It feels like only yesterday that almost every executive in Hollywood was hailing streaming as the future of entertainment. Netflix became one of the biggest studios in Hollywood, attracting top talent, such as David Fincher and Martin Scorsese, to make content for them with almost unprecedented freedom.
But 2022 proved to be a rather disastrous year for the film industry and Hollywood. As reported by The Financial Times, the entertainment sector’s biggest players collectively lost half a trillion dollars in the stock market as the streaming boom slowed down.
Netflix is still raking in viewers for shows such as Wednesday and are gambling big with auteur-led films such as Noah Baumbach’s White Noise and Alejandro González Iñárritu’s Bardo. Curiously, Netflix released Rian Johnson highly-anticipated Knives Out sequel, Glass Onion, in cinemas only for a week before adding it to the streaming service just in time for Christmas.
Many industry experts are now predicting that 2023 will be an incredibly difficult year for Hollywood. Netflix made headlines in 2022 when it lost subscribers for the first time and Warner Bros Discovery, which also owns HBO, and its CEO David Zaslav became public enemy number one after scrapping a lot of films, including the already completed Batgirl, in order to cut costs. Understandable, as the company is currently battling a net debt of nearly $50bn, but it still seems like a very extreme measure to be taking.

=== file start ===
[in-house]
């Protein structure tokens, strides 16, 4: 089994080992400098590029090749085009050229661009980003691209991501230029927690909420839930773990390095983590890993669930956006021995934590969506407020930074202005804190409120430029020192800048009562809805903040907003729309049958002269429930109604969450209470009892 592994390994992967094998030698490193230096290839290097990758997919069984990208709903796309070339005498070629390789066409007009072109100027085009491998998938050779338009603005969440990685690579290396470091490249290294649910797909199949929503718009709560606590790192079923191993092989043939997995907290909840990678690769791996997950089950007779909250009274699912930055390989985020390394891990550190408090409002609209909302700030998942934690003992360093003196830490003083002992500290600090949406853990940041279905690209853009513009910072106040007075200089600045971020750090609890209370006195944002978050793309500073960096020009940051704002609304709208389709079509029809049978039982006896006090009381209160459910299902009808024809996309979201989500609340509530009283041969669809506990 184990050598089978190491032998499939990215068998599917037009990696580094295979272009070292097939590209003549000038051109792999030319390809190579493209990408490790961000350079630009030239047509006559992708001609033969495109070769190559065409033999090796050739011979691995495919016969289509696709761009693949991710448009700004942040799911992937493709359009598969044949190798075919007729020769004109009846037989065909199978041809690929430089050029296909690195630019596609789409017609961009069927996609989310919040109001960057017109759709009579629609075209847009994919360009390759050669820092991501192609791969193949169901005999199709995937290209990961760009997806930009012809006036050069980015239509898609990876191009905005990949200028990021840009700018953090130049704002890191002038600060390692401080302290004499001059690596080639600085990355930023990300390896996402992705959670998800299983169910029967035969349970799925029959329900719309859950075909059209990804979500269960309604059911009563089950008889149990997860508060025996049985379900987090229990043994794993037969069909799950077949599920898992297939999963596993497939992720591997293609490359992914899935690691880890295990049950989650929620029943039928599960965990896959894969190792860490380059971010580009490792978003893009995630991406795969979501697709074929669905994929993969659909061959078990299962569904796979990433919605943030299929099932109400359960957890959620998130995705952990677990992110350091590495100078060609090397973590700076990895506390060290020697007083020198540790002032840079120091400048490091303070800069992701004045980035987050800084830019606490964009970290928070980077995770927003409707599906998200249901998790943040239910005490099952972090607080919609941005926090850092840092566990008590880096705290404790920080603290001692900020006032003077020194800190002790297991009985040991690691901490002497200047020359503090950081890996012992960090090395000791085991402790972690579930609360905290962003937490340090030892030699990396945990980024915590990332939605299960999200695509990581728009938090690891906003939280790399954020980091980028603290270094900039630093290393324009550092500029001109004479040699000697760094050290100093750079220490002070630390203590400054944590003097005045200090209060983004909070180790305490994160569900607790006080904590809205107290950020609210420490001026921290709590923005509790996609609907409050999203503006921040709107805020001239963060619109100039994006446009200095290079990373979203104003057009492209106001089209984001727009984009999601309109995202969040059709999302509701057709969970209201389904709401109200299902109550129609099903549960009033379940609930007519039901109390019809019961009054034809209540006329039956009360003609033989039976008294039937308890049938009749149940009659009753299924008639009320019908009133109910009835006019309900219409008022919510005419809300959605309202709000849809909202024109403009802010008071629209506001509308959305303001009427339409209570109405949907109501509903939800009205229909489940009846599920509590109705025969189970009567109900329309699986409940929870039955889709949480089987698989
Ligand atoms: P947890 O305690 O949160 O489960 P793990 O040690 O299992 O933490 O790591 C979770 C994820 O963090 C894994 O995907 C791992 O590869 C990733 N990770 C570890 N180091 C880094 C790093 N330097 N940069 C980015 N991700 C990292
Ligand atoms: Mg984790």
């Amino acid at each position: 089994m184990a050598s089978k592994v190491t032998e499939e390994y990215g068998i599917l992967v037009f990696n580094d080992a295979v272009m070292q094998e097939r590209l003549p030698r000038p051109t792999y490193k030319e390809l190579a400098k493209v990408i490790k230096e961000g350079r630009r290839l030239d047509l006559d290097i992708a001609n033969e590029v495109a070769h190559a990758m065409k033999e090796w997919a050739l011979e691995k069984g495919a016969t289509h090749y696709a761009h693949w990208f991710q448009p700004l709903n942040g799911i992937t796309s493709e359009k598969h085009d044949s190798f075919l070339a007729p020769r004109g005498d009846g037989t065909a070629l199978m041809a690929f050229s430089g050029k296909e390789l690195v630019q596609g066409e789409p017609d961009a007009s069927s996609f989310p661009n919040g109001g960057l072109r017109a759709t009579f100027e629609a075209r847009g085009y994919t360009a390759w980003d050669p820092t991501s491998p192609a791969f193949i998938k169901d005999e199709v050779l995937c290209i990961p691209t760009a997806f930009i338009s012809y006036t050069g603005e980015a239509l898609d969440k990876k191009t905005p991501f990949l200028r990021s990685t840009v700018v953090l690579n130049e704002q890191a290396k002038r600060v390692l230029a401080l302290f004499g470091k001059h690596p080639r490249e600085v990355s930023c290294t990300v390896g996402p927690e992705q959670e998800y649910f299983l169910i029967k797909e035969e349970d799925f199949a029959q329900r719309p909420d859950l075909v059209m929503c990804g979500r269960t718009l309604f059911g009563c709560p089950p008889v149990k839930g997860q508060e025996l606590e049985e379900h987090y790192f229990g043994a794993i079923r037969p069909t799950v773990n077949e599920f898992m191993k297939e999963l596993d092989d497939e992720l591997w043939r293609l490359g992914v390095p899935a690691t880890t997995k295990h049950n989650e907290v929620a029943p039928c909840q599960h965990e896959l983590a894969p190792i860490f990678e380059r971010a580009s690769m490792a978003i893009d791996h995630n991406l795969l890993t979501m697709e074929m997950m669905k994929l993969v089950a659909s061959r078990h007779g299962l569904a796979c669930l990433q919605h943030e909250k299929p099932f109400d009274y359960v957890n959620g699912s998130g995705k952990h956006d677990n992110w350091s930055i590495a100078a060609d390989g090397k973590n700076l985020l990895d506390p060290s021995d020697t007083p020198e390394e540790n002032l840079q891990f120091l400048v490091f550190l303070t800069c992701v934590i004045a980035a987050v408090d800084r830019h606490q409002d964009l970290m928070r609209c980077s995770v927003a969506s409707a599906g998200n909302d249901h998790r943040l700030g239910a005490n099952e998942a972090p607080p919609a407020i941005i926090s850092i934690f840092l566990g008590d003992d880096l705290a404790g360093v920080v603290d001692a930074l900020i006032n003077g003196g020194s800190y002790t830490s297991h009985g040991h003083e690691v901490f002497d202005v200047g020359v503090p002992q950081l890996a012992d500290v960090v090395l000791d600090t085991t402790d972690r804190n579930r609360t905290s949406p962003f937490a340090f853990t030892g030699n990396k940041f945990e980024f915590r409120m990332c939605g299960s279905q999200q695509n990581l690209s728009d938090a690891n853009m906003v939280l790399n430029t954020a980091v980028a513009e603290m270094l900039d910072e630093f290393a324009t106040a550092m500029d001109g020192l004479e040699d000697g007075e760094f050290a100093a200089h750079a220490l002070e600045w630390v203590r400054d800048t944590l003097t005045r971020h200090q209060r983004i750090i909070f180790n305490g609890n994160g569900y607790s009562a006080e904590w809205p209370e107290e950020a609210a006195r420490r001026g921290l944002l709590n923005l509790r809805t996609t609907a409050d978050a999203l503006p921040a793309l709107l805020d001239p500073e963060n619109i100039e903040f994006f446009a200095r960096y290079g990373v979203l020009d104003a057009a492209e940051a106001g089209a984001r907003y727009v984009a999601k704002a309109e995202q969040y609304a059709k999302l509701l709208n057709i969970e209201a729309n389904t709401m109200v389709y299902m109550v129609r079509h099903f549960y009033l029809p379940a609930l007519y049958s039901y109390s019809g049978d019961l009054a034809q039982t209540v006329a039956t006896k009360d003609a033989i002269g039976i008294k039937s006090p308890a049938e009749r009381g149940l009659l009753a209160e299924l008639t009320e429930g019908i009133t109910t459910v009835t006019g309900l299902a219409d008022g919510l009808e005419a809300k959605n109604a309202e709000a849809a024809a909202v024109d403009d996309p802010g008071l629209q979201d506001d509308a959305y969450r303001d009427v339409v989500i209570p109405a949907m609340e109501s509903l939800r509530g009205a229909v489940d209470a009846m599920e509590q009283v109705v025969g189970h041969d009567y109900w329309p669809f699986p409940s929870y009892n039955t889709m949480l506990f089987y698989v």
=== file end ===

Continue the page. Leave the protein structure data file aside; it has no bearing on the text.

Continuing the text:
There are also reports of a potential writers’ strike taking place in 2023. The current Writer’s Guild of America contract runs out on 1 May and if there is a dispute over a new contract and its terms, we might be seeing another strike.
Memorably, the writers’ strike in 2007 brought several productions to a complete halt and it affected beloved TV shows such as Breaking Bad and Lost.
There is evidence of audiences returning back to cinemas. Avatar: the Way of Water has already earned $1.4bn globally and is predicted to make just under $2bn, just breaking even. Top Gun: Maverick, one of the best films of 2022, also had a stellar run after its May release, bringing in almost $1.5bn in cold, hard cash.
Black Panther: Wakanda Forever, although not attracting quite as many bums of seats as its predecessor, has also been a success for Marvel in a year that has seen a lot of its focus shift on the Disney+ shows with middling reviews for Doctor Strange in the Multiverse of Madness and Thor: Love and Thunder.
2023 might look a little grim, but hopefully, with a lot of highly-anticipated releases from popular filmmakers, the cinema experience will be safe and the industry will bounce back sooner rather than later.